The 1901 Federal Flag Design Competition was an Australian government initiative announced by Prime Minister Edmund Barton to find a flag for the newly federated Commonwealth of Australia. In terms of its essential elements the winning entry is the official flag of Australia.
After Federation on 1 January 1901 and following receipt of a request from the British government to design a new flag, the new Commonwealth Government held an official competition for a new federal flag in April. The competition attracted 32,823 entries, including those originally sent to the one held earlier by the Review of Reviews. One of these was submitted by an unnamed governor of a colony. The two contests were merged after the Review of Reviews agreed to being integrated into the government initiative. The £75 prize money of each competition were combined and augmented by a further £50 donated by Havelock Tobacco Company. Each competitor was required to submit two coloured sketches, a red ensign for the merchant service and public use, and a blue ensign for naval and official use. The designs were judged on seven criteria: loyalty to the Empire, Federation, history, heraldry, distinctiveness, utility and cost of manufacture. The majority of designs incorporated the Union Flag and the Southern Cross, but native animals were also popular, including one that depicted a variety of indigenous animals playing cricket. The entries were put on display at the Royal Exhibition Building in Melbourne and the judges took six days to deliberate before reaching their conclusion. Five almost identical entries were chosen as the winning design, and their designers shared the £200 (2015: $29,142.12) prize money. They were Ivor Evans, a fourteen-year-old schoolboy from Melbourne; Leslie John Hawkins, a teenager apprenticed to an optician from Sydney; Egbert John Nuttall, an architect from Melbourne; Annie Dorrington, an artist from Perth; and William Stevens, a ship's officer from Auckland, New Zealand. The five winners received £40 each. The differences from the present flag were the six-pointed Commonwealth Star, while the components stars in the Southern Cross had different numbers of points, with more if the real star was brighter. This led to five stars of nine, eight, seven, six and five points respectively.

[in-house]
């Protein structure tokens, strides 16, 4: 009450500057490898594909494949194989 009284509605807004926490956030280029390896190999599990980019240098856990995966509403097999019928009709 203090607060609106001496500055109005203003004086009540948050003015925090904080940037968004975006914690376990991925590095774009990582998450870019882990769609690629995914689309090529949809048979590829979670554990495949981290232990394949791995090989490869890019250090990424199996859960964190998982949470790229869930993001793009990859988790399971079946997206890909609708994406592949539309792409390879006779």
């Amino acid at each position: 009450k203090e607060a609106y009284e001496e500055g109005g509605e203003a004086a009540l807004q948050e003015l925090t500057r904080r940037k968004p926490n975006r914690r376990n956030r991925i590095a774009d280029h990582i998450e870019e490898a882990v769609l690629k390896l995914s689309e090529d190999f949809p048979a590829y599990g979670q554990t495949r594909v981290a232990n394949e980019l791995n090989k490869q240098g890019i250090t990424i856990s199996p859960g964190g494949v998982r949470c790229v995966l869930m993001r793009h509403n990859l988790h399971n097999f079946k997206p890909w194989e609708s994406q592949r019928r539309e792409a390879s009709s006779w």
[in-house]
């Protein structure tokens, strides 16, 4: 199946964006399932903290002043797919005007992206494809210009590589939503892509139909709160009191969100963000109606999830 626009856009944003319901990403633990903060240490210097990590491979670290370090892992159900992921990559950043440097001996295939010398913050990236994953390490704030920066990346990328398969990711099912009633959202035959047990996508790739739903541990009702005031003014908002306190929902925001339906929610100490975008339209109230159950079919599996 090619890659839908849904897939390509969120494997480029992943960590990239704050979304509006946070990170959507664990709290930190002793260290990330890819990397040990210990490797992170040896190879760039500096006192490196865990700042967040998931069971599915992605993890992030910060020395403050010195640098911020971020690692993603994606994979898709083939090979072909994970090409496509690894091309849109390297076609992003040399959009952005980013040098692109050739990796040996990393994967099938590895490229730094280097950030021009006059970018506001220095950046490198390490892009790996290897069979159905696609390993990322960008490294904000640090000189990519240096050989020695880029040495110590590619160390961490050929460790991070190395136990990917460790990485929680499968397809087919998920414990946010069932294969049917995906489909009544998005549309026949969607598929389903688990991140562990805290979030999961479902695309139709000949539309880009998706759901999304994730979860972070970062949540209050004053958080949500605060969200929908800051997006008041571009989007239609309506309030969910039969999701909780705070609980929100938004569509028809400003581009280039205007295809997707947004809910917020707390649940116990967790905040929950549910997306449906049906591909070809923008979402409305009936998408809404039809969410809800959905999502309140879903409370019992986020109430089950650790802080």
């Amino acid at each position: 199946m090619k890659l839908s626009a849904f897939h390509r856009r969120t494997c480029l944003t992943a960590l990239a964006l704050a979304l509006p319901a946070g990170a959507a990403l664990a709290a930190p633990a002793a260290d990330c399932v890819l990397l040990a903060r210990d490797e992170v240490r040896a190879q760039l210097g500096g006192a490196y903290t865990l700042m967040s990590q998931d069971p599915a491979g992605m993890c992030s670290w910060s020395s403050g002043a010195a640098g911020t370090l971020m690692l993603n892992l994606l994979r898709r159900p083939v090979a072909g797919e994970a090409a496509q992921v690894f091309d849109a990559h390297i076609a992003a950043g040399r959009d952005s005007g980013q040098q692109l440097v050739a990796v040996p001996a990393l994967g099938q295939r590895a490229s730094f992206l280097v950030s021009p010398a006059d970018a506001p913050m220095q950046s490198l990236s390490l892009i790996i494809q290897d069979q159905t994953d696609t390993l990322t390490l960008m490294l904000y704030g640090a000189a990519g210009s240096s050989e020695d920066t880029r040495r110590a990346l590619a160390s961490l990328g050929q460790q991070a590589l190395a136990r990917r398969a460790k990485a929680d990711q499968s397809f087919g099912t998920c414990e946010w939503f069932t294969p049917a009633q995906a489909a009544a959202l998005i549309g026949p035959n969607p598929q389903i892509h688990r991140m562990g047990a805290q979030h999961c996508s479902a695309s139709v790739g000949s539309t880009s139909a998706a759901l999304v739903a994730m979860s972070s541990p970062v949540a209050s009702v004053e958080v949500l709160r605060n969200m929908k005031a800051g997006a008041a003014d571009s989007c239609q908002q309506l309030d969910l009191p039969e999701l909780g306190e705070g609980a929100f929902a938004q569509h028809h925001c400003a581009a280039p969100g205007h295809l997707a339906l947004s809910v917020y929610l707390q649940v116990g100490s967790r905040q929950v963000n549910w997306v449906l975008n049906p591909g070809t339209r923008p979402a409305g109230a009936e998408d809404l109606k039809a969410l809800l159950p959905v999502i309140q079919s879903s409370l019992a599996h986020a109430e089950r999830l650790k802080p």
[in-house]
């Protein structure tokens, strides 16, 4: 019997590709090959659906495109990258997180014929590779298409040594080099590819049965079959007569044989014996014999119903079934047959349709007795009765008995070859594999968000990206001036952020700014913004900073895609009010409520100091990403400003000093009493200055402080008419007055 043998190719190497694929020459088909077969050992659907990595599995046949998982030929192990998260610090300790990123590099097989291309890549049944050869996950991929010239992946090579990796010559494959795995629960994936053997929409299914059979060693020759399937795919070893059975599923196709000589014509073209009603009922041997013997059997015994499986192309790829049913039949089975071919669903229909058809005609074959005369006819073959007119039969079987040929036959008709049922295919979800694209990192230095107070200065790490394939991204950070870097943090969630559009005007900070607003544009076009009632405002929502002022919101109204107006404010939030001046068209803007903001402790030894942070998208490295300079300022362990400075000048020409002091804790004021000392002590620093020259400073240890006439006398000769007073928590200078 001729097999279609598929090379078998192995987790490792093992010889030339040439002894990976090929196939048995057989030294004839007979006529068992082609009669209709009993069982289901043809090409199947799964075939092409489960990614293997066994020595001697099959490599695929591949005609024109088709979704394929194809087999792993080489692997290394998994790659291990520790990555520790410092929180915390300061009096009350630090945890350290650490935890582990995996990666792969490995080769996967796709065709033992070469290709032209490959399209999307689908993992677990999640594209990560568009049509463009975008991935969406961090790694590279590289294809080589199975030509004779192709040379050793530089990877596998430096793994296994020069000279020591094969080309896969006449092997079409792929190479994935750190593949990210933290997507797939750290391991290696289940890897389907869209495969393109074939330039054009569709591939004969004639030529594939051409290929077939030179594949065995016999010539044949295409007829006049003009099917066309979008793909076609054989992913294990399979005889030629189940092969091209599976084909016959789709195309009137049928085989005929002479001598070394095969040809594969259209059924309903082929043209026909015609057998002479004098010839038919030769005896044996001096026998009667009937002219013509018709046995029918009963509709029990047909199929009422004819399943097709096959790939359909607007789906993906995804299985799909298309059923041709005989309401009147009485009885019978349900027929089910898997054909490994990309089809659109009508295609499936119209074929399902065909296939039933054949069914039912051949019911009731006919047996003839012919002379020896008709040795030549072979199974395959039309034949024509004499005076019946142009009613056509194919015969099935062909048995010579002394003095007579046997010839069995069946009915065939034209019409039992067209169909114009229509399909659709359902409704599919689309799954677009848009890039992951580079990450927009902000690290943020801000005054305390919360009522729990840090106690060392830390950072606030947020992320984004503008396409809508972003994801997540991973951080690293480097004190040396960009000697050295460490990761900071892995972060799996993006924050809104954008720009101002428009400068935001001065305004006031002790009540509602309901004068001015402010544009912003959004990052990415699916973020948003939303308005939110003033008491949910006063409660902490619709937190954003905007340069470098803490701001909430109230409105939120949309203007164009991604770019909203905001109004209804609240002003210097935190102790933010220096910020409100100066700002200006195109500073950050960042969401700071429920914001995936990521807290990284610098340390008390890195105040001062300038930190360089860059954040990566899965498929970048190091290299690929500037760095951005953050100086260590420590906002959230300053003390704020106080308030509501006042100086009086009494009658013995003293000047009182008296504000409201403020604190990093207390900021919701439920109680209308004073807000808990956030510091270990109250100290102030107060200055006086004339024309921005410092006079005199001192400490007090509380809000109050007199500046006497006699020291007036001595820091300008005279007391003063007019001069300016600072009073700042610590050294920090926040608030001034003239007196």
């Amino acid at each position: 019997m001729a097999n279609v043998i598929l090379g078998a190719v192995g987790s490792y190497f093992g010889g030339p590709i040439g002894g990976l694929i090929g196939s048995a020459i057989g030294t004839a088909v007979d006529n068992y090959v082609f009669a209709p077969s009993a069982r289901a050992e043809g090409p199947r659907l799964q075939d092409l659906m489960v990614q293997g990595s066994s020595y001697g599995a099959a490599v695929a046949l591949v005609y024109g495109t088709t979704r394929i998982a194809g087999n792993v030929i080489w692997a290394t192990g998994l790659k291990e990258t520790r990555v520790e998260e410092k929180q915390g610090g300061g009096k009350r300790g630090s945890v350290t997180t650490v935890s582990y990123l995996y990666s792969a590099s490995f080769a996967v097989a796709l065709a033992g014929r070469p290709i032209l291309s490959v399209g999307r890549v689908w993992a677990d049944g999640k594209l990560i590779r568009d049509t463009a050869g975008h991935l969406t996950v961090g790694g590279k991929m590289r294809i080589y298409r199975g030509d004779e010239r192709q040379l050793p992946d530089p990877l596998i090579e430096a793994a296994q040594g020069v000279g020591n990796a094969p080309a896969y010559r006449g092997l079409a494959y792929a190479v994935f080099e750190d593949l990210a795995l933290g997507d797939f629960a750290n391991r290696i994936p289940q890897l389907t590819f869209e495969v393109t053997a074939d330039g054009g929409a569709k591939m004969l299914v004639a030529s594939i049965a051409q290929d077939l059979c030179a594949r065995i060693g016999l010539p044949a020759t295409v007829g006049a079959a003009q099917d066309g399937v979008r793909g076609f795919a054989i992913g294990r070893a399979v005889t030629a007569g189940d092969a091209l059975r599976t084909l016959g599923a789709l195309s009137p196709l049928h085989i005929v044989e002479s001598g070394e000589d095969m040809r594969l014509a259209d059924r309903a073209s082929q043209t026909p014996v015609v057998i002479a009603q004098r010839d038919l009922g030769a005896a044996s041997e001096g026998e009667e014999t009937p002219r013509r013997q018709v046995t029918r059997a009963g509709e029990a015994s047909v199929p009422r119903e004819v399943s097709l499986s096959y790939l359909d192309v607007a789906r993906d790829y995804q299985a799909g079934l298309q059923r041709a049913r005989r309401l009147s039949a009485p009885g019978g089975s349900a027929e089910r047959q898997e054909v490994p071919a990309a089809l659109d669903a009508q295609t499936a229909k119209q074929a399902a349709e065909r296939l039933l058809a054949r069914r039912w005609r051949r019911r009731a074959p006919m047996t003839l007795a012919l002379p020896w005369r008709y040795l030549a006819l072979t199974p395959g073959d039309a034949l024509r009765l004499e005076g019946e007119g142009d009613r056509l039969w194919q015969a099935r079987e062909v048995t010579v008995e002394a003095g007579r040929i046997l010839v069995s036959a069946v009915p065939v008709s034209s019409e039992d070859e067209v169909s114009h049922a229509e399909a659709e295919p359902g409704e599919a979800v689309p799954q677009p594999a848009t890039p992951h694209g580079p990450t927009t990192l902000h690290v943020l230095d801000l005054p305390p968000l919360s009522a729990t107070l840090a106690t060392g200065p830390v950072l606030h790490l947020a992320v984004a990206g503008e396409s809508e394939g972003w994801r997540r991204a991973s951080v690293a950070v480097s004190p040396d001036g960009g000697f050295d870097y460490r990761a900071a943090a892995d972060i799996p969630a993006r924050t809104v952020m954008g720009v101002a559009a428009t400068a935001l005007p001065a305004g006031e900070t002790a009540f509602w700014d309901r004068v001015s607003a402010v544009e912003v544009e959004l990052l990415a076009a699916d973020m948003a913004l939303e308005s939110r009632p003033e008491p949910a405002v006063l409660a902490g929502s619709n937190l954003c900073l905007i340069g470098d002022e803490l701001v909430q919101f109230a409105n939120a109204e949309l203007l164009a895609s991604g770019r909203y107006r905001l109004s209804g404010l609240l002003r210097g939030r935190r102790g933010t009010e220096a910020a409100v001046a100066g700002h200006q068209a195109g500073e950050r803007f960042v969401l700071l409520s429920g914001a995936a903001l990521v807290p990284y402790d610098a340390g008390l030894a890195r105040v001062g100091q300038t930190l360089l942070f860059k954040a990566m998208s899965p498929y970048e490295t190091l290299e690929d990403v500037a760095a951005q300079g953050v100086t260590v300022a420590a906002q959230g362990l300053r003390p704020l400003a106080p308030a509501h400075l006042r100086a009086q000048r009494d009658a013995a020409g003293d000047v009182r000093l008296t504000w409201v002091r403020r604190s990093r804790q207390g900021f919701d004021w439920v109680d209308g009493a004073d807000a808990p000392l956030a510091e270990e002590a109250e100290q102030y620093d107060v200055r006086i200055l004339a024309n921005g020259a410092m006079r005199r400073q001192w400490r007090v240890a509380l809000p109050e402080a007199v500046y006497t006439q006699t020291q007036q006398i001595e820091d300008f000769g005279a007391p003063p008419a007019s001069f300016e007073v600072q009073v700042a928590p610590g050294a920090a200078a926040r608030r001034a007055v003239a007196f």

A simplified version of the competition-winning design was submitted to the British Parliament in December 1901. Prime Minister Edmund Barton announced in the Commonwealth Gazette that Edward VII had officially recognised the design as the Flag of Australia on 11 February 1903. This version made all the stars in the Southern Cross seven-pointed apart from the smallest, and is the same as the existing flag except the six-pointed Commonwealth Star.
Most mass-produced flags are commonly 150x90cm / 5x3' or 90x60cm / 3x2', which will often vary from the official size ratio. We now offer a custom-manufactured official size option for our many of our flags.